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Upgrade for Isle of Man Fire and Rescue Service

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  • by John Turner
 

Five new engines are about to join the ranks of the Isle of Man Fire and Rescue Service.

The new vehicles are currently at Douglas fire station where they are undergoing final checks and crews are training on them before they are sent out to their new homes around the island.

At around £217,000 each, the engines are a significant investment but assistant divisional officer Carl Kinvig said they struck such a good deal with the supplier that each new vehicle cost around £23,000 less than last time.

‘The vehicles being replaced are between 15 and 17 years old,’ he said.

‘So it definitely needed doing. Some equipment will be transferred from the old vehicles to the new. Other equipment supplied with the vehicles is better. For example the pumps will shift 650 gallons per minute on the new vehicles, compared with 500 on the old ones.’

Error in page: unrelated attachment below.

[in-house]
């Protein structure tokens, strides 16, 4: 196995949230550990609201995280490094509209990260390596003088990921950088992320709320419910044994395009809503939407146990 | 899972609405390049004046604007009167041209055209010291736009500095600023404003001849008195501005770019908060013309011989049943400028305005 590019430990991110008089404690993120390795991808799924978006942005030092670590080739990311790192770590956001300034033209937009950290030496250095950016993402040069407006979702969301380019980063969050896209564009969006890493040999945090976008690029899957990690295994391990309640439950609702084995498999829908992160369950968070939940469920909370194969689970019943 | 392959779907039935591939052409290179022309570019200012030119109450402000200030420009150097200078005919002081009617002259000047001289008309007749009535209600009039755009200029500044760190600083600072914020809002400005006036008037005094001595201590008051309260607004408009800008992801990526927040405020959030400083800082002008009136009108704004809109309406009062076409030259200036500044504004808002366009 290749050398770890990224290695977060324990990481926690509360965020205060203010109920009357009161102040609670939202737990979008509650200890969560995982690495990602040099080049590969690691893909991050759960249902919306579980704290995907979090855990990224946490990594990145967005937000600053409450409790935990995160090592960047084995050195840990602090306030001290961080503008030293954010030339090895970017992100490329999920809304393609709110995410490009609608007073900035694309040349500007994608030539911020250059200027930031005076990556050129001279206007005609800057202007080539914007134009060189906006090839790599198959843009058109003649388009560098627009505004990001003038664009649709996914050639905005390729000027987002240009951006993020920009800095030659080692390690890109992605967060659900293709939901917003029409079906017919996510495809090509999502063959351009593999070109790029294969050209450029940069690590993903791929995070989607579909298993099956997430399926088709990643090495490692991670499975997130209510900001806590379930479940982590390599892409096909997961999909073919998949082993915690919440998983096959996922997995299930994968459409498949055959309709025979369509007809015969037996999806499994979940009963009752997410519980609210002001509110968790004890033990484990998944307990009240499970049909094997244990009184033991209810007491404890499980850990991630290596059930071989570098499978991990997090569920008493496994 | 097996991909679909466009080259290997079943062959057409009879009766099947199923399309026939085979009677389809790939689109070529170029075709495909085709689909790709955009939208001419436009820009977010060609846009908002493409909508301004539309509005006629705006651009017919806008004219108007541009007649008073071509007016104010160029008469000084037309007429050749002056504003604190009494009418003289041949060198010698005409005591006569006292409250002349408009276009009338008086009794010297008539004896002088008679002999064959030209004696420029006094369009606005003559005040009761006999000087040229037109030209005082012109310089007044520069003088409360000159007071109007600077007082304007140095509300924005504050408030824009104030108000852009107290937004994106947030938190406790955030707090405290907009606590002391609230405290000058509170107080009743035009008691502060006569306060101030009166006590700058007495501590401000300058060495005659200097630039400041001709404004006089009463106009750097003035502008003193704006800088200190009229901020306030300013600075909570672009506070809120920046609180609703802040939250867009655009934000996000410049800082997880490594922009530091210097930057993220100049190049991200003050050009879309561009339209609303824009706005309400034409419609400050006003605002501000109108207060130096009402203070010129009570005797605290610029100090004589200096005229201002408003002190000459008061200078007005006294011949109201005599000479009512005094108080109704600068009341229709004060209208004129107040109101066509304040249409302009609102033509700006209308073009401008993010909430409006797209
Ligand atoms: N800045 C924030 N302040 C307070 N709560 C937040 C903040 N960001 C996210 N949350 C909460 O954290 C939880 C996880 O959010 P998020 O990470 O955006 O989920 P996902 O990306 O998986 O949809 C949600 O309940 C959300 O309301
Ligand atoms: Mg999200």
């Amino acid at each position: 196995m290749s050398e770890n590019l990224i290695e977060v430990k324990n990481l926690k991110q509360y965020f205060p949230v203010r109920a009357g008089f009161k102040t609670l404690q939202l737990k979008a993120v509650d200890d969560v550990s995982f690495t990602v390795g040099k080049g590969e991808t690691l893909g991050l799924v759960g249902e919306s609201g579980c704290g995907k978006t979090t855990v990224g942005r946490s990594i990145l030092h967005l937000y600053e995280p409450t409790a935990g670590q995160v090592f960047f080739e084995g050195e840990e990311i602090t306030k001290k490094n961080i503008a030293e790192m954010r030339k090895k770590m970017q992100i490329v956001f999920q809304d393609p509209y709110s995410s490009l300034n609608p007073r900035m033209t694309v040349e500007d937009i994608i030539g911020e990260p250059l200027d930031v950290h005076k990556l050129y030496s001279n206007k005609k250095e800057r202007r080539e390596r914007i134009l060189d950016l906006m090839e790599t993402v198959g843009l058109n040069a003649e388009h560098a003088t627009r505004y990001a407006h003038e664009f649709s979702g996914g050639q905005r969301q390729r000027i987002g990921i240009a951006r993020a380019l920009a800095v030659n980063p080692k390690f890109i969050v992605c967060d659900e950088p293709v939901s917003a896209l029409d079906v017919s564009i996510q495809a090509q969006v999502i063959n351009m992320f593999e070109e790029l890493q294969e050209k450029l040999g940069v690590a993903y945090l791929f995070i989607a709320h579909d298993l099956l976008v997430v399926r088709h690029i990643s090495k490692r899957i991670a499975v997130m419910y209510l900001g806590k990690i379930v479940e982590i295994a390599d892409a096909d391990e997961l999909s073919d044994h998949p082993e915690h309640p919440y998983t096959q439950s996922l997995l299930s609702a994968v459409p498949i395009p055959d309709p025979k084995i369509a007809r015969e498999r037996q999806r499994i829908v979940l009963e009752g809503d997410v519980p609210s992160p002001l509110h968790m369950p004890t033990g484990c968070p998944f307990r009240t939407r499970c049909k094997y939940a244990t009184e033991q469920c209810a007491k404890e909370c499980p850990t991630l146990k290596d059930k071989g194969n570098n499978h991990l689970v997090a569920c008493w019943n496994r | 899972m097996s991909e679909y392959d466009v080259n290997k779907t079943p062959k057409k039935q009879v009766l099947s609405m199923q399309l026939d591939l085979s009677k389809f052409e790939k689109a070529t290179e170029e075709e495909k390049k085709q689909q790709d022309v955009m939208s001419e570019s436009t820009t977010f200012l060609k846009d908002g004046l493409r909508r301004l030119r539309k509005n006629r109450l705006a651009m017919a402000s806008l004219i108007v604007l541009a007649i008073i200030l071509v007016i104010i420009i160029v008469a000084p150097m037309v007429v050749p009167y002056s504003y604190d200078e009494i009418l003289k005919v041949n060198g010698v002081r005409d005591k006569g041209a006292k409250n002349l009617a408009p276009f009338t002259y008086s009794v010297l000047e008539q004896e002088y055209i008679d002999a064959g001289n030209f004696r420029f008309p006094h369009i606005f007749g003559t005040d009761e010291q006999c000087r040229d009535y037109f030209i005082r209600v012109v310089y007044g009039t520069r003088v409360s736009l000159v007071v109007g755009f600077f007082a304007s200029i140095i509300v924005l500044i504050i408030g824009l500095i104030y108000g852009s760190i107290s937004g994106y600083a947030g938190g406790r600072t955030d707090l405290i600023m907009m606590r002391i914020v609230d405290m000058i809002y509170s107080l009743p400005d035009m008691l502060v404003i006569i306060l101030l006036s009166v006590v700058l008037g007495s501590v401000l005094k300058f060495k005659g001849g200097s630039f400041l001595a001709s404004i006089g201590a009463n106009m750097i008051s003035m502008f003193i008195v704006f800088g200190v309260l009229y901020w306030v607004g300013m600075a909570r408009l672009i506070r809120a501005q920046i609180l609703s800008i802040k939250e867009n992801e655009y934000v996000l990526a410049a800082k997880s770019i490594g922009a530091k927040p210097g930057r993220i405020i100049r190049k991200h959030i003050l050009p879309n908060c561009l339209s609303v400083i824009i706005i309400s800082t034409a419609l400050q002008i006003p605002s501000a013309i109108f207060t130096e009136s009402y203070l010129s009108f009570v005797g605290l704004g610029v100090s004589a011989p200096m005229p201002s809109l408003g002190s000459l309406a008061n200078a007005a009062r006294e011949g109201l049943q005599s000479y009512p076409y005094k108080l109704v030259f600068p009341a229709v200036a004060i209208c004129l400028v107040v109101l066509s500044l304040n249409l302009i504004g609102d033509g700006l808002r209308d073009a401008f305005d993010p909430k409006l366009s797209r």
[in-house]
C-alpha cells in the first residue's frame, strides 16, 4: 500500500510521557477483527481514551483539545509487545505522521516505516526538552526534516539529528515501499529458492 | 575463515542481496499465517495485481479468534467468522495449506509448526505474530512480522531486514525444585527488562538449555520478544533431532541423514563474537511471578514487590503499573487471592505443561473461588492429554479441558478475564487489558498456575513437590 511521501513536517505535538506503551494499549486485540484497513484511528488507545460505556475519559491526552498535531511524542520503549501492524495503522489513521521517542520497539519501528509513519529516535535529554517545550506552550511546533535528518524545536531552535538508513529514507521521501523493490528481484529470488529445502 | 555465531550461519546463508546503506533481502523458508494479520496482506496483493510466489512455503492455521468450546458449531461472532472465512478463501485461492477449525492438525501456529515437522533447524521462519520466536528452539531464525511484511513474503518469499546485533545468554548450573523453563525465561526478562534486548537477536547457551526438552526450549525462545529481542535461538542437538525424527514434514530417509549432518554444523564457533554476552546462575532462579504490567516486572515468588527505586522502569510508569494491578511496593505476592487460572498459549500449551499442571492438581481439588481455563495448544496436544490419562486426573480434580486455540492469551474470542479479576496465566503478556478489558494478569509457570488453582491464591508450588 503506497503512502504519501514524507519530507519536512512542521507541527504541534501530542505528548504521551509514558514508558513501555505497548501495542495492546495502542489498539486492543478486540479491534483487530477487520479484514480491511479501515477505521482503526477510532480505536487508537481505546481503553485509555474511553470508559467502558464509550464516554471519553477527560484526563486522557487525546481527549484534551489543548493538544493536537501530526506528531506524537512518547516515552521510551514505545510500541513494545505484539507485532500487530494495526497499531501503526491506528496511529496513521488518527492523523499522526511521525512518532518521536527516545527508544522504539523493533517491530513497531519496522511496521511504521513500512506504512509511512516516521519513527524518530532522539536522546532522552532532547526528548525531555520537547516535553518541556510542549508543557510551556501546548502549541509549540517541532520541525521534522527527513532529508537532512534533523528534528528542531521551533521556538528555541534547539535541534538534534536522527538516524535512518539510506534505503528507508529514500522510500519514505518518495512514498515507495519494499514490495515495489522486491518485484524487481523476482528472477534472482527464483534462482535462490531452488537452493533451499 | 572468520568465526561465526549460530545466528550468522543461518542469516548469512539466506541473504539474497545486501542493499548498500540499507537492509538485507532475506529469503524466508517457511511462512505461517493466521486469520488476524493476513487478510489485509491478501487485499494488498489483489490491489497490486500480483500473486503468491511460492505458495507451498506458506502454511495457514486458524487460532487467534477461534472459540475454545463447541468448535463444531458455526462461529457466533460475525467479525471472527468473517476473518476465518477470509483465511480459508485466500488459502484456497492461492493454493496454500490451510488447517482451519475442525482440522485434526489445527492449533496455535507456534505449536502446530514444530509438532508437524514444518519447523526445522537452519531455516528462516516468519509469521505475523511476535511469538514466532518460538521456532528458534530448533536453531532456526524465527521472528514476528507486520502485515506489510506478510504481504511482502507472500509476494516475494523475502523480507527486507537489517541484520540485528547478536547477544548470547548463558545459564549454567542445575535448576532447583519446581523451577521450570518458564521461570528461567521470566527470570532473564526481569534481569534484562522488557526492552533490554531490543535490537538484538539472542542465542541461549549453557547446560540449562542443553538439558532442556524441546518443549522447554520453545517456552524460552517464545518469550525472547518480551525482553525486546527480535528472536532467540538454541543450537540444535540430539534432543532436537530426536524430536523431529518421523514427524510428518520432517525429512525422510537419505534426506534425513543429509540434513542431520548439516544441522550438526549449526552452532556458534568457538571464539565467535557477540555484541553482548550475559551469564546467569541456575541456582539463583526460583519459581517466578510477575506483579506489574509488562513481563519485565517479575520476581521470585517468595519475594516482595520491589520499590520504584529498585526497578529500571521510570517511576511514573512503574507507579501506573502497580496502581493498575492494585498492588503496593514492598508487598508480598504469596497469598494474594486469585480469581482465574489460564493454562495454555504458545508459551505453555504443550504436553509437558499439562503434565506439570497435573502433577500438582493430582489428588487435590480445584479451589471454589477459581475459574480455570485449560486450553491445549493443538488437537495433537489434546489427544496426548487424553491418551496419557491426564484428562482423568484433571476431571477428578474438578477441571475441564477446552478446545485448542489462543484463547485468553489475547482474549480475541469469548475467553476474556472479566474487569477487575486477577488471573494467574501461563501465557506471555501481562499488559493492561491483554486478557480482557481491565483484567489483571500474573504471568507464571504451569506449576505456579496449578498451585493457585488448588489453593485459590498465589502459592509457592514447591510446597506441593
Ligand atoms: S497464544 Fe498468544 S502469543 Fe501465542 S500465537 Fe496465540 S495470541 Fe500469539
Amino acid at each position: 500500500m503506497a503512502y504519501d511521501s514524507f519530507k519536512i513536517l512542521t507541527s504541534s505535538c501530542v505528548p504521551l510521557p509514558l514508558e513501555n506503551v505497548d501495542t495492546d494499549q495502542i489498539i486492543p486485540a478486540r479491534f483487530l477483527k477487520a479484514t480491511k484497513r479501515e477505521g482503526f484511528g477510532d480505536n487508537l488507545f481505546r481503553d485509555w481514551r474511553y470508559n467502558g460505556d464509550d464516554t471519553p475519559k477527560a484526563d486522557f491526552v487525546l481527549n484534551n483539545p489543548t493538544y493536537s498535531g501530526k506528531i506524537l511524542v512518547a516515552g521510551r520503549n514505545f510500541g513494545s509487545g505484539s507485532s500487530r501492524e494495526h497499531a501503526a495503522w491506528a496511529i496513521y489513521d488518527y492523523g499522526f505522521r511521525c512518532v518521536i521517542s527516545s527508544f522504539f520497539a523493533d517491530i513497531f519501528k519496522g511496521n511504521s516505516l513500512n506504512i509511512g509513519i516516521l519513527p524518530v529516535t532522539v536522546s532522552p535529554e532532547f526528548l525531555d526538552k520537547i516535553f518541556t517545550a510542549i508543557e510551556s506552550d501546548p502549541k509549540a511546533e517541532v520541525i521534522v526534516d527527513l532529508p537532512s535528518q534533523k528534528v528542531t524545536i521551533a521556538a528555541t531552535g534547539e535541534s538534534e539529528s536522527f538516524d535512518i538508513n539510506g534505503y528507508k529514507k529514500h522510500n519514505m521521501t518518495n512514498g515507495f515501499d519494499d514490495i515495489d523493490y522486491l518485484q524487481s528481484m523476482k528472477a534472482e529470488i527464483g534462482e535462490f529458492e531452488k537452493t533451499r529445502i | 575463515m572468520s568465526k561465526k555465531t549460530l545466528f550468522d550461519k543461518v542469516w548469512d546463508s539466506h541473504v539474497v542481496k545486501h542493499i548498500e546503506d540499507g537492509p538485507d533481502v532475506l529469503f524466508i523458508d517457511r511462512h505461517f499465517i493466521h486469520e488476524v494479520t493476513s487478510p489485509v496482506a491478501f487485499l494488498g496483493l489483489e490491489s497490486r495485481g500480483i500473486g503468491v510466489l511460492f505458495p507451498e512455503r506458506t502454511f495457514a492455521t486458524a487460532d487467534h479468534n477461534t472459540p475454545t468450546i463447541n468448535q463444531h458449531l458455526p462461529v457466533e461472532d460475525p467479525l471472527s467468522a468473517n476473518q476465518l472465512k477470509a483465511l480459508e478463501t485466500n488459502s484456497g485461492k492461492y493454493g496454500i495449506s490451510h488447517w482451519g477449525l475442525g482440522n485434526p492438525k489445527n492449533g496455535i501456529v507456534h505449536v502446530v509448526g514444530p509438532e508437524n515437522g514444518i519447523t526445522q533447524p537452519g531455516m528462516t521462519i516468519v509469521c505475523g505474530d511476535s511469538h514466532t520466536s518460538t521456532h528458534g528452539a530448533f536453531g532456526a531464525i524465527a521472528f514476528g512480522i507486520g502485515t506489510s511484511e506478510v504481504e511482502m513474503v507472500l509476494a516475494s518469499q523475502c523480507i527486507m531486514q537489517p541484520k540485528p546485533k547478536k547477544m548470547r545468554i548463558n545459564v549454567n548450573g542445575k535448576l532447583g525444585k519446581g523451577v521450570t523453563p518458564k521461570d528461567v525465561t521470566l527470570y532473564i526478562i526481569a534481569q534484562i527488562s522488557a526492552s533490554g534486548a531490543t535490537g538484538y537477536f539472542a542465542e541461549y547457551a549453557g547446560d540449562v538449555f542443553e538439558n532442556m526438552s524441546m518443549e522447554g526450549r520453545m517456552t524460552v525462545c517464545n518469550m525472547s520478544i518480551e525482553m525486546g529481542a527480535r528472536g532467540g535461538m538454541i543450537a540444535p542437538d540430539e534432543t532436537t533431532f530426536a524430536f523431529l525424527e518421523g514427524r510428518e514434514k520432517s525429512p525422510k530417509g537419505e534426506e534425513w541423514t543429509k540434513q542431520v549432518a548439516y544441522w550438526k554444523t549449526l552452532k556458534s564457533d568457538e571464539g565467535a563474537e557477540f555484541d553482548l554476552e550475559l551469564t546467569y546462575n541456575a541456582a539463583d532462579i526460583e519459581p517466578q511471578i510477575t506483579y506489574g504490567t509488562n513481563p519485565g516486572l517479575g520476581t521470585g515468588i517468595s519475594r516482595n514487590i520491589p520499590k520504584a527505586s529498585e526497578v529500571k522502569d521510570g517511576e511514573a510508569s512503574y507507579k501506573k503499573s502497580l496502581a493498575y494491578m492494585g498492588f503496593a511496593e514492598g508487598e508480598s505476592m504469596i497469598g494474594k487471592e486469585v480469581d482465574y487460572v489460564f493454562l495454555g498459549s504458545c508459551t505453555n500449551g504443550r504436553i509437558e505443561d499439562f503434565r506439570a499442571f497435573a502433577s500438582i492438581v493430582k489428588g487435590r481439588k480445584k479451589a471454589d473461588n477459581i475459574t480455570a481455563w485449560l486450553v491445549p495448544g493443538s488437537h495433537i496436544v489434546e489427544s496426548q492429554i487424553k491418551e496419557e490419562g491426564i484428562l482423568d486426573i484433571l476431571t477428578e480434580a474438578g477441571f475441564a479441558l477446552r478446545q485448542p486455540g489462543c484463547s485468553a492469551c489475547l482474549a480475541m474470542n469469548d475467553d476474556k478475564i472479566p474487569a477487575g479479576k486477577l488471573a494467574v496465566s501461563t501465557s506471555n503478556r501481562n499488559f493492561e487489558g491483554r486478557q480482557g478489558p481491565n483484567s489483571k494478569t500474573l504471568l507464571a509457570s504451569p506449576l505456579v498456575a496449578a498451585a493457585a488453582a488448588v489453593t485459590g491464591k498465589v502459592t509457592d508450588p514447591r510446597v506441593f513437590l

The fire engines are custom built from a basic cab, engine and chassis from Volvo. A firm in Holland extends the cab and another in Scotland adds the back section with the fire fighting equipment.

One of the bespoke elements for the island is a 90-metre hose pipe rather than the standard 54, to tackle fires down the island’s narrow lanes and alleyways where the engine itself might not fit. Training will also be simpler because all vehicles of that type in the island will now be the same.

Of the five old engines, one will be kept as a spare, another as a training vehicle, two will be sold off and one given to charity.

 

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